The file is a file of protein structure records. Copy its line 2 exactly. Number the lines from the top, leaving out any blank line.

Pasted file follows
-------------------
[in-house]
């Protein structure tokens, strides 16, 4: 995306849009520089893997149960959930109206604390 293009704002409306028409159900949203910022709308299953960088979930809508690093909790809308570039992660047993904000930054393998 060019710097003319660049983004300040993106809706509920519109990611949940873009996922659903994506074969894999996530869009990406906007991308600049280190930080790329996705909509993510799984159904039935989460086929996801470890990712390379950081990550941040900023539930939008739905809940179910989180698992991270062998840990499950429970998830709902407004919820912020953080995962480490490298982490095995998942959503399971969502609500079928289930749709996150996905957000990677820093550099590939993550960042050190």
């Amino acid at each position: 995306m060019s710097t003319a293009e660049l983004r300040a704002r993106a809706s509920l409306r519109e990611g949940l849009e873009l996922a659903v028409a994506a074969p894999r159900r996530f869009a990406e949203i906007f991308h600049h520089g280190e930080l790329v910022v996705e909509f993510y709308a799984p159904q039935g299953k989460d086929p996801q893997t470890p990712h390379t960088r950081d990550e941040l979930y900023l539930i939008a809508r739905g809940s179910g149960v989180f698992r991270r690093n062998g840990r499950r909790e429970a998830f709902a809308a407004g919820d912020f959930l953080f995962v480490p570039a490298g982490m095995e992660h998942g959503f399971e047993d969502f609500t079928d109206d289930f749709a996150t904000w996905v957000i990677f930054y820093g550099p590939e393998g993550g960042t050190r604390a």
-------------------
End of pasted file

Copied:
């Protein structure tokens, strides 16, 4: 995306849009520089893997149960959930109206604390 293009704002409306028409159900949203910022709308299953960088979930809508690093909790809308570039992660047993904000930054393998 060019710097003319660049983004300040993106809706509920519109990611949940873009996922659903994506074969894999996530869009990406906007991308600049280190930080790329996705909509993510799984159904039935989460086929996801470890990712390379950081990550941040900023539930939008739905809940179910989180698992991270062998840990499950429970998830709902407004919820912020953080995962480490490298982490095995998942959503399971969502609500079928289930749709996150996905957000990677820093550099590939993550960042050190």